[ RadSafe ] Agreement States v. NRC (was: radiography incident)

Kenneth Marshall kenneth.marshall at carestream.com
Wed Apr 4 06:00:44 CDT 2012

I agree with Clayton's comments, 

I've witnessed numerous industrial radiography operations and the tight 
time constraints and working environment is a challenge.  Numerous 
accidents I reviewed for ASNT indicates most are operator error and 
failure to adhere to an administrative control (wearing alarming 
dosimeters, etc.)  These guys will feel the pressure if they forget to 
bring their alarming dosimeter from the truck as they carry lots of other 

 I would offer that such an environment does seem to beg for an additional 
engineering control.   e.g alarming or other  indicator on the camera or 
along the guide  tube to indicate source position or proper retraction.  I 
think technology solutions could be made available now that were not 
available years ago for reasonable costs.


From:   Clayton J Bradt <CJB01 at health.state.ny.us>
To:     doctorbill34 at gmail.com
Cc:     radsafe at health.phys.iit.edu
Date:   04/02/2012 02:11 PM
Subject:        [ RadSafe ] Agreement States v. NRC   (was: radiography 
Sent by:        radsafe-bounces at health.phys.iit.edu

Bill Lipton wrote:
In response:

1.  The NRC still has final responsibility.  The licensee has an 
State" license.  Although Texas issues the license, the standards are set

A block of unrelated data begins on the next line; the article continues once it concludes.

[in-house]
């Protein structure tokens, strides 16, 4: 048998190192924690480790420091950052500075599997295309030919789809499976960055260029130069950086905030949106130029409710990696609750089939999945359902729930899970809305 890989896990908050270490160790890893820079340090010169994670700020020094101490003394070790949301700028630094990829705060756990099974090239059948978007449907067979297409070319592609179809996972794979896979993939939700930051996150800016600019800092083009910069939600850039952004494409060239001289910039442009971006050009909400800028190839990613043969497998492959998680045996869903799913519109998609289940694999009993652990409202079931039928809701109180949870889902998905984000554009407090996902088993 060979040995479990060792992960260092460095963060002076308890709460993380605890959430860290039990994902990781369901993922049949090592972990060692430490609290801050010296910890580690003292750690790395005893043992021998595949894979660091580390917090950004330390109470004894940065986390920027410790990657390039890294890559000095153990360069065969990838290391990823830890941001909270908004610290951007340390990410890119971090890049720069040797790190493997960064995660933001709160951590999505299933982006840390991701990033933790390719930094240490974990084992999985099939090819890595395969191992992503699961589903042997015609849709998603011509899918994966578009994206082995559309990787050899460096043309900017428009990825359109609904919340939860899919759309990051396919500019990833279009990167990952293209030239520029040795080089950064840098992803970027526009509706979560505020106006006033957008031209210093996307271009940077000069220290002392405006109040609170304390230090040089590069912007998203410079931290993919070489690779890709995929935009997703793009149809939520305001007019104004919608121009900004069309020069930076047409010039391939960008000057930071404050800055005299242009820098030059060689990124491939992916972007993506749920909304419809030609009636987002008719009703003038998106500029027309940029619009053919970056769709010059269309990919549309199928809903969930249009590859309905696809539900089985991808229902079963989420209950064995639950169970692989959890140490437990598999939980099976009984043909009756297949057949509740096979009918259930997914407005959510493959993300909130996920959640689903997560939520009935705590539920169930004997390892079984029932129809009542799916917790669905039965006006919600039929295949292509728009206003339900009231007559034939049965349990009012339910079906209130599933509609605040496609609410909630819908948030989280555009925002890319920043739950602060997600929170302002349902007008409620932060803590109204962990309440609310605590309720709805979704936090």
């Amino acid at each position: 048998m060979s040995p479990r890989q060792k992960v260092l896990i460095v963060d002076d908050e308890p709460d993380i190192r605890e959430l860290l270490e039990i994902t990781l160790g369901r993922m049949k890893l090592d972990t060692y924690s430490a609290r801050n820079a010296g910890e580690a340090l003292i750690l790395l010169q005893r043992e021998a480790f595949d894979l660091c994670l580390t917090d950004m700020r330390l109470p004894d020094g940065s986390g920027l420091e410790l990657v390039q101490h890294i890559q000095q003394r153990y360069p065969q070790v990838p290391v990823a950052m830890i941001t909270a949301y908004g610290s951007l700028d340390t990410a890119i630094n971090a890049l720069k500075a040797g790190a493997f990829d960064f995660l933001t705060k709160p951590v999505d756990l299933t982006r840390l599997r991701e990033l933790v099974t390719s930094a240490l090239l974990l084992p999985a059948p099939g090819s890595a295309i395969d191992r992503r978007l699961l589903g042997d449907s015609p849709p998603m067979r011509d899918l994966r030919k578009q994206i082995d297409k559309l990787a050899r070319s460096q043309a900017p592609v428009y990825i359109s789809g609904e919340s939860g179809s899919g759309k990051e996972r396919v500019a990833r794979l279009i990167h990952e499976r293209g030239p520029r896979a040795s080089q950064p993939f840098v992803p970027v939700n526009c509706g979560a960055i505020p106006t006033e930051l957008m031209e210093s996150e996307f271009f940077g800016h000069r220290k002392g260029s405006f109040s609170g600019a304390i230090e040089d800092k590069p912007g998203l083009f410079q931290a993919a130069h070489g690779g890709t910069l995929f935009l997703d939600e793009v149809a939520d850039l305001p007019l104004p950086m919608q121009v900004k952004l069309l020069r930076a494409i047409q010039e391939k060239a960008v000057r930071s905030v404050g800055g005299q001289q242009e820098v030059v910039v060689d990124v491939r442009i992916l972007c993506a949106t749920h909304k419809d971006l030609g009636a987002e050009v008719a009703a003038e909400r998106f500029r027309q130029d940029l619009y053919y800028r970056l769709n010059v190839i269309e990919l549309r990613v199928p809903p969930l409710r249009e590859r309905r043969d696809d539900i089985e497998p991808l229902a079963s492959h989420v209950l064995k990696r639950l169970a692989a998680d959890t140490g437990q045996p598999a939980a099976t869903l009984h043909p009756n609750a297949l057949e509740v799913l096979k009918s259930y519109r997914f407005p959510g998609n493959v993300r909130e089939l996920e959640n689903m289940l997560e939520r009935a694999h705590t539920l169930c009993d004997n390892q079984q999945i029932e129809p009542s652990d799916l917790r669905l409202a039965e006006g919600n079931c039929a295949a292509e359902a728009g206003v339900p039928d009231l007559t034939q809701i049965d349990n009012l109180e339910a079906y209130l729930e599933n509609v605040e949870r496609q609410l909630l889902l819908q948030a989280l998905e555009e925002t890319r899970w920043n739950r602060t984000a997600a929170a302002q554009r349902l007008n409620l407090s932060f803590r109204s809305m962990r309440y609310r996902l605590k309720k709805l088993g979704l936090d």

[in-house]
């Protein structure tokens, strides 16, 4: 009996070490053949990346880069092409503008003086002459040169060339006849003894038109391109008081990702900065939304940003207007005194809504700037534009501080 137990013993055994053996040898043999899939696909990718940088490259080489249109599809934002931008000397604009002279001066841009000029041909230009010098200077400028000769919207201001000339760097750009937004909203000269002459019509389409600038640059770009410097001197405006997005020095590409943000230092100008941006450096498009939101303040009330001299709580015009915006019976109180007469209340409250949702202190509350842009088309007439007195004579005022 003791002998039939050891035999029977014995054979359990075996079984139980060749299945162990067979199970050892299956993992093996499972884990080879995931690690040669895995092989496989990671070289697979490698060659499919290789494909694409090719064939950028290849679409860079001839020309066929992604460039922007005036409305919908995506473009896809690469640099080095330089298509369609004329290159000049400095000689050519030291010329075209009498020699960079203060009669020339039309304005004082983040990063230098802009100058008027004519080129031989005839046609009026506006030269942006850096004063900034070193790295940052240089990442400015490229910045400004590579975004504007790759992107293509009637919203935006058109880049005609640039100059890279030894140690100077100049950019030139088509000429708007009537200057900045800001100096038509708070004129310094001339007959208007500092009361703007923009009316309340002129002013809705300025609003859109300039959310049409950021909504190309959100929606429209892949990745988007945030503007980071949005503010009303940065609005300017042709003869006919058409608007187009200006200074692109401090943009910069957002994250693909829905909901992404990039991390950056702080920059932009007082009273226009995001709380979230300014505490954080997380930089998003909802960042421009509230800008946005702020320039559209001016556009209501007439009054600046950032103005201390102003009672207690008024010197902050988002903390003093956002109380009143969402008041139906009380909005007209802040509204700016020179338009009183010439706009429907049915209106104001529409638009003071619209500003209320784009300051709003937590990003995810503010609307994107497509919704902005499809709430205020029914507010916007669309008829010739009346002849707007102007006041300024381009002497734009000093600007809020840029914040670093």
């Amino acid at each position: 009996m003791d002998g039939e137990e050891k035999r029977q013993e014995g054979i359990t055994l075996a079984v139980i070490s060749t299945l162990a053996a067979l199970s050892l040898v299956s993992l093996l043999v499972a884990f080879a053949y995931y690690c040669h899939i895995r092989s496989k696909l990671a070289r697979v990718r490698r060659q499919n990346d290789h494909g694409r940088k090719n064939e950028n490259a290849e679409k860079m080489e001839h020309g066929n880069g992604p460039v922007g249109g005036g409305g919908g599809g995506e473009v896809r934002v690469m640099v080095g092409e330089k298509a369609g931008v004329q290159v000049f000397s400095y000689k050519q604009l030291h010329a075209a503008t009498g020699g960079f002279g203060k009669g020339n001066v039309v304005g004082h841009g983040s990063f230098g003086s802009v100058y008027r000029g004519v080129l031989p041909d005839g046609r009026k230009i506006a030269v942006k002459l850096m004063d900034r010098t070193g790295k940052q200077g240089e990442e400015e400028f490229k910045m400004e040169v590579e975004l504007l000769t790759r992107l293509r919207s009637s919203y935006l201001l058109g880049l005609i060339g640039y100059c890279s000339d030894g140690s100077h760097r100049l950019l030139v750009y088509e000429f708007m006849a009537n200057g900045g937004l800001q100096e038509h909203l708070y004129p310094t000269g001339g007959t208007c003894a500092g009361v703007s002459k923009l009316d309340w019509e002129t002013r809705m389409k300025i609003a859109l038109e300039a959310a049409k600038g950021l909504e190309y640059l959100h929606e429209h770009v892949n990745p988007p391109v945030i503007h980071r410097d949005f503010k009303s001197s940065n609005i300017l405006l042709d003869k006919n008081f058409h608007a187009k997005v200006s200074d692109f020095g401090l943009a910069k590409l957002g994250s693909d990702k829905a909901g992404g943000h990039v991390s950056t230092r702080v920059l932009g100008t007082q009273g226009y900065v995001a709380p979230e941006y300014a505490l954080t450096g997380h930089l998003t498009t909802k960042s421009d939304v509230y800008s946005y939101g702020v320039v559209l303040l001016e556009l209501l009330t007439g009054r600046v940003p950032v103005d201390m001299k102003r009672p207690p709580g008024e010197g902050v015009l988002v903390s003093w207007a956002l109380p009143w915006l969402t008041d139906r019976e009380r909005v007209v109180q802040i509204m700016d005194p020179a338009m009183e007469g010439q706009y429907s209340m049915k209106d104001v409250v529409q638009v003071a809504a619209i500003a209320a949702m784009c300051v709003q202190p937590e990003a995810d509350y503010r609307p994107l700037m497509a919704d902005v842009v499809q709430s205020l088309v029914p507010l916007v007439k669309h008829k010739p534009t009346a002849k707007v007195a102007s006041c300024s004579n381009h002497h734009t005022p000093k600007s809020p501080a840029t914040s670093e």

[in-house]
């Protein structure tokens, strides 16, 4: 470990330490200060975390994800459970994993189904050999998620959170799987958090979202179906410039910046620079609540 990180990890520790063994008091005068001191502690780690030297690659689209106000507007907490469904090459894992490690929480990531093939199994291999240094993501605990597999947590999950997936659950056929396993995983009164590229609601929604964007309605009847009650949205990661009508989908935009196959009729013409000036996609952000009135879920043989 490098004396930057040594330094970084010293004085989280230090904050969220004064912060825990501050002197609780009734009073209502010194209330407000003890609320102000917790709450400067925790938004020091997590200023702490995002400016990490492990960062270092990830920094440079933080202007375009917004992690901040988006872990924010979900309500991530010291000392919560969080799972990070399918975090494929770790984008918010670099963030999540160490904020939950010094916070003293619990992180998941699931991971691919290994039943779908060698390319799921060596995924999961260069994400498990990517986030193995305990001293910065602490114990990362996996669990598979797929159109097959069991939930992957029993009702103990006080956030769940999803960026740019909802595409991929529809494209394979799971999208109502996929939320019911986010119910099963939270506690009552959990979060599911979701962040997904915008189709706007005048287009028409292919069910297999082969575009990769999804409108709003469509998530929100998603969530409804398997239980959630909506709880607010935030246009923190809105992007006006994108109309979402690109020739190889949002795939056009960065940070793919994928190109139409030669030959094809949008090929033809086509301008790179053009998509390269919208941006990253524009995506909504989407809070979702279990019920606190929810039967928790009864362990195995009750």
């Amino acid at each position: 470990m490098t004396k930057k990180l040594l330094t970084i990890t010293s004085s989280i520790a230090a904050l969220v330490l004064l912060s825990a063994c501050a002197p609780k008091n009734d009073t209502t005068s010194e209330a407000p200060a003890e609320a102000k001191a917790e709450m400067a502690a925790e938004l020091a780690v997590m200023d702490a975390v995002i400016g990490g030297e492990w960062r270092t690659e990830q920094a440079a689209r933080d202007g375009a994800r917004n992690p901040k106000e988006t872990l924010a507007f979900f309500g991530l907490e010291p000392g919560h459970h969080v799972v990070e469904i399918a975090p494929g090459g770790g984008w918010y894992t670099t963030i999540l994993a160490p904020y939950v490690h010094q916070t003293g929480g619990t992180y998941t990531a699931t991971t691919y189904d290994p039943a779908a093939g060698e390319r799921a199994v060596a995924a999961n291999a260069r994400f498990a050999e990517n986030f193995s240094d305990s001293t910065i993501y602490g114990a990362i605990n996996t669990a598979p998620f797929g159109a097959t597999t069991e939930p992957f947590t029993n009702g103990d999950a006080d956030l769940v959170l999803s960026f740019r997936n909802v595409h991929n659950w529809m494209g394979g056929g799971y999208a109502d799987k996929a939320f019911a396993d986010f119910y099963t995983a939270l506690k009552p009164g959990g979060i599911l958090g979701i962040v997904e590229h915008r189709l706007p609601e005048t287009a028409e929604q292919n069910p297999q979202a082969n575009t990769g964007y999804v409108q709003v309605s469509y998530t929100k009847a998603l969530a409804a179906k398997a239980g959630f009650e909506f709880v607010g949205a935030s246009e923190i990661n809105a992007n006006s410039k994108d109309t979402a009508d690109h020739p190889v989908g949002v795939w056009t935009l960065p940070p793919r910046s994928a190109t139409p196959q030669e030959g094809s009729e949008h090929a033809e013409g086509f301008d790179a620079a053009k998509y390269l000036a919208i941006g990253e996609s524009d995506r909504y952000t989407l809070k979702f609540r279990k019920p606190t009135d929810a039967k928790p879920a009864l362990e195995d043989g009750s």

by the NRC, and the NRC has responsibility for assuring that the state's
program is adequate.  It seems that there are grounds for thinking

2.  The problem is not the regulations, but their enforcement.  " If Texas
Rad Control don't [sic] have time or expertise to do it..." the NRC should
withdraw it's agreement state status.

3.  I agree.

Not so , Bill.

The final responsibility always rests with the Agreement State.  Under an 
agreement, the NRC relinquishes its authority to regulate by-product 
material. The Agreement State enforces state, not federal, law through its 

radioactive materials regulations.  Although the NRC has claimed 
otherwise, the Atomic Energy Act has no provision for NRC to assure that a 

state does anything once an agreement has been signed (with the sole 
exception of regulating uranium mill tailings site in accordance with 
federal standards). 

As has been said elsewhere, Texas does in fact have the one of the best 
regulation programs for industrial radiography in the country (which means 

probably one of the best on the planet).  They do a better job than NRC. 
By all means we should look at the licensee's compliance history and the 
state's responses to previous incidents, but one should not expect to find 

any systemic problems with Texas' regulatory program. 

The reason we see the same radiography incidents repeating themselves over 

and over again is to be found in the nature of the industry itself. 
Radiographers are generally not unionized and not paid all that much. Turn 

over can be fairly high. Many of the trainees speak English as a second 
language.  The work sites where radiography is performed, like all heavy 
construction sites, tend to be dirty, uncomfortable, and dangerous places 
- even without the radiography source!  The radiographers frequently work 
under considerable time pressure because the construction work has to stop 

while they set up their shots and make an exposure.  Given all the factors 

working against safety it is remarkable how few of these over-exposure 
incidents occur. 

Clayton J. Bradt
Principal Radiophysicist
NYS Dept. of Health
Biggs Laboratory, Room D486A
Empire State Plaza
Albany, NY 12201-0509

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